Why Isn't My Employer Paying Overtime - morgan and morgan
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Why Isn't My Employer Paying Overtime?

Why Isn't My Employer Paying Overtime?

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Why Isn't My Employer Paying Overtime?

A lawsuit could be an option if your employer isn't paying you overtime for your hard work. Wage theft is an all too common scenario. For example, you put in extra work to help your company meet a deadline, and you didn't mind helping out because you expected to be paid for your work. But when you finally get your paycheck, you open it up, excited to see a big bump in the total, but then you find a disappointing number imprinted on the check. What happened to the overtime pay you were assured you would get?

No non-exempt hourly employee should have to ask, why does my employer not pay me overtime? Yet, here you are, trying to find a way to get the compensation you deserve. Suppose you believe your employer is not paying you overtime illegally or underpaying your overtime wages. In that case, you have rights, and Morgan & Morgan employment lawyers can provide you with the means to force your employer to pay you what you are due. You can get a free, no-obligation case evaluation for more information.

What is the Fair Labor Standards Act?

The Fair Labor Standards Act (FLSA) was enacted by President Franklin Roosevelt on June 25, 1938. It was passed shortly after the end of the Great Depression when wages were still low, sweatshops were abundant, and wage theft was common. The FLSA was designed to protect workers by setting a minimum wage, eradicating child labor, creating overtime pay standards, and restricting excessive hours.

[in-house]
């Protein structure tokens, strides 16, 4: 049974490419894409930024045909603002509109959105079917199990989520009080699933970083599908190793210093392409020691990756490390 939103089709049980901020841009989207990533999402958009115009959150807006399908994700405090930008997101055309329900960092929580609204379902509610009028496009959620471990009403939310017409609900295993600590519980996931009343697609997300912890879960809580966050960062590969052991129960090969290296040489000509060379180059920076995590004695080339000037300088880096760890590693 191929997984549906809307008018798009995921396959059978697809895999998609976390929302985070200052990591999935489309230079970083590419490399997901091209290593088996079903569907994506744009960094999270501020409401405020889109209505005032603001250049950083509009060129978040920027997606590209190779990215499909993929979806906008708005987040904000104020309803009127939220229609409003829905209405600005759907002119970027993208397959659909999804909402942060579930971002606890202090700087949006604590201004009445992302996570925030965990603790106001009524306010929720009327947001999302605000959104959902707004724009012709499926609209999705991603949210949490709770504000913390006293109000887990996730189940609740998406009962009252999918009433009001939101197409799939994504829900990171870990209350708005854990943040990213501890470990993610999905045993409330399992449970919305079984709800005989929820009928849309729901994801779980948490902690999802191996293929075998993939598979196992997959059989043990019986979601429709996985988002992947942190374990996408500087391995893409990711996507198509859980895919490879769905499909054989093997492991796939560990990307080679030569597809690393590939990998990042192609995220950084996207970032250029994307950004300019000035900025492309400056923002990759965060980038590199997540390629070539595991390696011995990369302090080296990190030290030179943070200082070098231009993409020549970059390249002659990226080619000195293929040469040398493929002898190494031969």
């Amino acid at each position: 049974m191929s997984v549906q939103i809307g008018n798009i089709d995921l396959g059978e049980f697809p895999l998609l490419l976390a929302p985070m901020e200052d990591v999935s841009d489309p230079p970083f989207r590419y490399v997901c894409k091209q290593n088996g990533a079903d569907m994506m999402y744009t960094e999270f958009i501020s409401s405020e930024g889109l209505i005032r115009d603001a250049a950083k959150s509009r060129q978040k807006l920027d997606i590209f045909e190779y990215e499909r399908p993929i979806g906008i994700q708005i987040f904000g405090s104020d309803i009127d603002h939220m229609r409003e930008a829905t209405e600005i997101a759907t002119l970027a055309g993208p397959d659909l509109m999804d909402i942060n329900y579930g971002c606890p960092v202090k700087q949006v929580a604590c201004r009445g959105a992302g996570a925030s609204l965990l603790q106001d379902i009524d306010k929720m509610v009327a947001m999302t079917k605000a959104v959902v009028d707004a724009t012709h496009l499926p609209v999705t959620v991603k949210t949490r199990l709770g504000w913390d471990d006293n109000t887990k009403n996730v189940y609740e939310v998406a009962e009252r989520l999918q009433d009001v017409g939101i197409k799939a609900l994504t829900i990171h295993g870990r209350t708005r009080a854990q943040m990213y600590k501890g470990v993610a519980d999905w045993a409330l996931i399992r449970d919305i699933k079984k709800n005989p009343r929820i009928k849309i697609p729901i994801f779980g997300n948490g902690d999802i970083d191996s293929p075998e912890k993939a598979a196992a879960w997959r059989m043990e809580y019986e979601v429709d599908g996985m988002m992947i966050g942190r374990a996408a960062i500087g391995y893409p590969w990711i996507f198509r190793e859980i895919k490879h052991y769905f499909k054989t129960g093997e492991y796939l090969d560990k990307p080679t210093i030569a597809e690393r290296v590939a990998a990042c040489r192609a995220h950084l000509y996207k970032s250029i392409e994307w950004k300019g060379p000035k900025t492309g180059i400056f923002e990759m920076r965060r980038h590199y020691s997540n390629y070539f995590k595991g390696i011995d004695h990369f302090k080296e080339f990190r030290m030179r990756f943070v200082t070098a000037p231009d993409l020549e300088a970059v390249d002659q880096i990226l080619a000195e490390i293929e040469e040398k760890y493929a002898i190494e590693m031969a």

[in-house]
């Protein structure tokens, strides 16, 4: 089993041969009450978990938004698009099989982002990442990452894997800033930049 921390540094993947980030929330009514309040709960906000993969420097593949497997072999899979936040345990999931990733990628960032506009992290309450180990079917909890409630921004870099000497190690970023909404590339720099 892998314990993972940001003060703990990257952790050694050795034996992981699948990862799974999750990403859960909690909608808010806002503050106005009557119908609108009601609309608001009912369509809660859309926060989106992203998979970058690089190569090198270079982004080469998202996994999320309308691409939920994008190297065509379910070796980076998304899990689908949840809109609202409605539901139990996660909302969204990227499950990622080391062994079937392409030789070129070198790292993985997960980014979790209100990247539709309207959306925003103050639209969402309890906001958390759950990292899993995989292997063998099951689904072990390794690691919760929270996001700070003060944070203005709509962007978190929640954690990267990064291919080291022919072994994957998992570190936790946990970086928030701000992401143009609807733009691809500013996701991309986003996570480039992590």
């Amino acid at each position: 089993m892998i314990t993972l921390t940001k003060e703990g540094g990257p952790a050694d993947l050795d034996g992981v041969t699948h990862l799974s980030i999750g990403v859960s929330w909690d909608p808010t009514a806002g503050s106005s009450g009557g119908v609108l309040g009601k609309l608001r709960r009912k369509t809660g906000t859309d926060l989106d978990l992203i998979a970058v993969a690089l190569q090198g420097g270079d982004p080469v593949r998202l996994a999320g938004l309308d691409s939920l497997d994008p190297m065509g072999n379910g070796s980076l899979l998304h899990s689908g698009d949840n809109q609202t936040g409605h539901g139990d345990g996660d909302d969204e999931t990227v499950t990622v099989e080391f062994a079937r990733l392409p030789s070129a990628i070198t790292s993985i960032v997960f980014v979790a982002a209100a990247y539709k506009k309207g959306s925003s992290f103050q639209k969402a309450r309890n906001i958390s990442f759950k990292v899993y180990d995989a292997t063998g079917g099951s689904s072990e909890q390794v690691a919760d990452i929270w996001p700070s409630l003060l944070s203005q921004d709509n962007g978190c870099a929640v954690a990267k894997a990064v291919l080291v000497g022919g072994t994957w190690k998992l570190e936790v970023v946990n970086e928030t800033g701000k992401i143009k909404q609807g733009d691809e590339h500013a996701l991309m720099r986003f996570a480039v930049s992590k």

Furthermore, the FLSA was intended to create a living standard to ensure workers' health and well-being could be maintained. Companies that operated their business by creating substandard labor conditions were previously more competitive than companies that tried to do right by their employees, so the FLSA was enacted to curtail this unfair advantage. 

The FLSA dictates that covered nonexempt employees are required to receive overtime pay for hours worked over 40 per workweek. A workweek is defined as any fixed and regularly recurring period of 168 hours or seven consecutive 24-hour periods. Overtime pay is defined as a rate not less than one and one-half times the worker's regular wage. However, it's important to note that there is no requirement for employers to pay workers overtime for weekends, holidays, or regular days of rest unless the worker is working overtime on such days.

What is a nonexempt employee?

A nonexempt employee is any worker who is not exempt from the overtime terms of the FLSA and is accordingly entitled to overtime pay for hours worked over 40 in a workweek. Nonexempt employees are usually paid hourly wages instead of a fixed salary. Nonexempt workers are typically in blue-collar fields like construction, assembly line work, or maintenance. These workers almost always have a supervisor or manager over them. 

What is an exempt employee?

Exempt employees are usually categorized under the FLSA as being salaried rather than paid hourly. They also do not qualify to receive overtime pay or the minimum wage. These jobs are usually in the professional arena and are considered white collar. For example, many executive, administrative, and computer-related jobs are categorized as exempt. 

Can a company not pay overtime?